if any wrong or iniury be offered vnto him a festival, enlivened by a round of innocent or any of them Provided that he and they amusements, which the present enlightened doe not act any thing offensiuę against ye age has pronounced superstitious or trifling. lawes of God or of the Land, and that he Formerly we had a theatre, at this season, & they doe make shew of the said Noah's and perhaps a few particulars relating to it flood at lawfull times wth Exception of the may not be uninteresting; Lords Day or any other Day in the time Gentle reader should you ever visit of Devine Service, or on any other day Skipton-in-Craven, go on the market-day, prohibited by Proclamation or other laws and stand opposite to the vicarage-house in full Authority. And this Licence to con the High-street; there you will see a cart tinue for a year and noe longre from the with this inscription, « Thomas Airay, day of the date hearof and to Serue through- Grassington and 'Skipton carrier.” Keep out the Kingdome of England Scotland & your eye on that cart, and about the hour Ireland & all other his Maties. Territories of three in the afternoon you will behold & Dominions the said Geo. Bayly haueing approach the owner, a little, fat, old man, giuen me security for his good behauiour with reddish whiskers and a jolly face, that that hee doe not intrench vpon the lawes Liston or John Reeve would not be ashamed of the land. Giuen at his Maties. Office of to possess. In that countenance a mere the Revills vnder my hand & Seale of the tyro in physiognomy may discover a roguish said Office the fowerteenth day of Aprill slyness, a latent archness, a hidden mine of one thousand six hundred sixty and two & fun and good humour. Then when Airay in the fowerteenth year of the raigne of o'r walks, mark his stately gait, and tell me if Soueraigne Lord Charles ye Second by the it does not proclaim that he has worn the grace of God of England Scotland ffrance sock and buskin, and trod the Thespian and Ireland King Defender of the faith &c. floor: he was the manager of the Grassing
J. Poentz. ton theatre—the “ Delawang” of Craven. A marginal memorandum, below the seal; cold glance on poor Tom, and saying to
I fancy some rigid moralist bestowing a contains a direction to the persons named in this license, thus :
himself, Ah, old man,
this comes of “ You are to allow him either Town hall
you, in your youth, followed Guild hall Schoole house or some other con
some industrious pursuit, nor joined an venient place for his use & to continue in being a country carrier, you might have
idle strolling company, instead of now any one place for ye space of fforty been blessed with a comfortable indepen Daies." The above transcript is literal in every though not the manager of a patent theatre,
dence!" Think not so harshly of Airay; respect : and trusting that it may be deem
nor of one“ by royal authority,” he never ed worthy insertion,
was a stroller, nor an associate with vagaI am, Sir, &c. WILL O'THE WHISP.
bonds, nor did he ever, during his theatrical career, quake under the terrors of magis
terial harshness, or fear the vagrant act. The identical seal of the office of the No idle, worthless, wandering man was he, Revels, mentioned in the preceding letter,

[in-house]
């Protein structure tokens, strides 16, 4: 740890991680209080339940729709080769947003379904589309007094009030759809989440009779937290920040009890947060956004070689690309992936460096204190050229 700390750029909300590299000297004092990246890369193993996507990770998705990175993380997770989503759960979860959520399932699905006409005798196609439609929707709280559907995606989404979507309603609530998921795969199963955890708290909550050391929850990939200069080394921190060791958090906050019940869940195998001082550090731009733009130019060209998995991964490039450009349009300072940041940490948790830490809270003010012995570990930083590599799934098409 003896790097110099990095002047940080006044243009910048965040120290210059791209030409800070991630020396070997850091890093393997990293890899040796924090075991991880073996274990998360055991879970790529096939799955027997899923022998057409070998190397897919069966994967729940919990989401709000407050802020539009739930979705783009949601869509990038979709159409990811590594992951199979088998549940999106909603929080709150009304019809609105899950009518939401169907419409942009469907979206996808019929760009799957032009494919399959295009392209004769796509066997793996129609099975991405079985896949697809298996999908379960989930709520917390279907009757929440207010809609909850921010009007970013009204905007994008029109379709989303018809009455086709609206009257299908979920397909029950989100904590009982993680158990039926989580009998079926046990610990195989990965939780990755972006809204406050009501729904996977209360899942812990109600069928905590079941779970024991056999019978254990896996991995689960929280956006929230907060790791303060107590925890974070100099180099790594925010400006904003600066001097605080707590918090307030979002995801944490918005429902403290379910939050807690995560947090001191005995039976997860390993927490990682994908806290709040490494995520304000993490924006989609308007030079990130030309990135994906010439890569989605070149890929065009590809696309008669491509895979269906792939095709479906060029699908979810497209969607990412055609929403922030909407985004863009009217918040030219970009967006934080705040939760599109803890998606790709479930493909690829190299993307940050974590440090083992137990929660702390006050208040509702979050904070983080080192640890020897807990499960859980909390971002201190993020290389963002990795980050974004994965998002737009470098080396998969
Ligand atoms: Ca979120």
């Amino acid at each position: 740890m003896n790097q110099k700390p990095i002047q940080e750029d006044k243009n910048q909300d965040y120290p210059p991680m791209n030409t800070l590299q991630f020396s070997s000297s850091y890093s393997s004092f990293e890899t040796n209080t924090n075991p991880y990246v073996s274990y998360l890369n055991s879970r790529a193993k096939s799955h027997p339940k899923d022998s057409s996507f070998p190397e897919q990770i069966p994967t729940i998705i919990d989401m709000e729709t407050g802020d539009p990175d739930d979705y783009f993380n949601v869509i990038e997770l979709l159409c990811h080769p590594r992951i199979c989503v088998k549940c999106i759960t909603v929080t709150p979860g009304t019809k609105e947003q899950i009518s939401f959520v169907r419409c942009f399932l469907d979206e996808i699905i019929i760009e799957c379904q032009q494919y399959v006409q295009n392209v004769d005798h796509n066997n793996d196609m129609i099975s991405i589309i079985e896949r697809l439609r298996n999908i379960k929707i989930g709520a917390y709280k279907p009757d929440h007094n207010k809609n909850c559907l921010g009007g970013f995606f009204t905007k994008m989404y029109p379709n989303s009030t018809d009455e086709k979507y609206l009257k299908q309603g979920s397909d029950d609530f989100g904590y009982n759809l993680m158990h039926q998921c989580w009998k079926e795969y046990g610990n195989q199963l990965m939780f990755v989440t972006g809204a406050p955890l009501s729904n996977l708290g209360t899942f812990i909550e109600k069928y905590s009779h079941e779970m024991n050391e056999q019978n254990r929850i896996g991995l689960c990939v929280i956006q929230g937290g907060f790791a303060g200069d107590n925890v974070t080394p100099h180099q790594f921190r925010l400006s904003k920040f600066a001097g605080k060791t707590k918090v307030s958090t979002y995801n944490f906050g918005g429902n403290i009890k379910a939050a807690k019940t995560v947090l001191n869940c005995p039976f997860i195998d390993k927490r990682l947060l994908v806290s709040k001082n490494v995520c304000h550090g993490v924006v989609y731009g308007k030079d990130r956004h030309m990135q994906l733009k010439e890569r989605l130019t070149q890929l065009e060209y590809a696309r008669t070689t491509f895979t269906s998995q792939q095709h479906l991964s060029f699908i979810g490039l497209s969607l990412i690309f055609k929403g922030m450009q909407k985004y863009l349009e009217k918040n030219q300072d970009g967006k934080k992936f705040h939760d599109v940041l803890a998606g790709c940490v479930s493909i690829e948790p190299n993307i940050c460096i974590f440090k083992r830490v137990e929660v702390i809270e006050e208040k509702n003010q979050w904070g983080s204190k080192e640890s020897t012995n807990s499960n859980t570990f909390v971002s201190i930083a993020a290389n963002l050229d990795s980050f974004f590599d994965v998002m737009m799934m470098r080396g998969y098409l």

But in the dales, of honest parents bred, was engraven on wood, and is now in the Train'd to a life of honest industry, possession of Francis Douce, Esq. F. S. A.
He with the lark in summer left his bed,
Apd, making a pure pleasure of a tread,
When winter came with nights so dark and long, THE GRASSINGTON MANAGER AND
'Twas his, with mimic art, to amuse a village throng! THEATRICAL COMPANY, CRAVEN, YORK. Tom Airay's sole theatre was at Grass,
ington; and that was only
season”-for a few weeks in the depth of For the Table Book,
winter, when the inclemency of the weather,
which in these mountainous parts is very « Nothing like this in London.!"
severe, rendered the agricultural occupaJohn Reeve in Peregrine Proteus.
tions of himself and companions impossiAt this season, every thing appears dull ble to be pursued. They chose rather to and lifeless in the neighbourhood of my
earn a scanty pittance by acting, than to favourite mountain village. In my younger trouble their neighbours for eleemosynary days it was otherwise. Christmas was then support,
open for the
The corps dramatique of Tom Airay and gallery, for there were no boxes. Yet consisted chietly of young men, (they had on particular occasions, such as when the no actresses,) who moved in the same line duke of Devonshire or earl of Thanet goodof life as the manager, and whose characters naturedly deigned to patronise the performwere equally respectable with his, which was ances, a “ box” was fitted up, by railing off always unassailable; for, setting aside our a part of the pit, and covering it, by way hero's occasionally getting tipsy at some of of distinction, with brown paper, painted the neighbouring feasts, nothing can be to represent drapery. The prices were, said against him. He is a worthy member pit sixpence, and gallery threepence. I beof society, has brought up a large family lieve they had no half price. The stage respectably, and, if report speak truth, has was lighted by five or six halfpenny canrealized about a thousand pounds.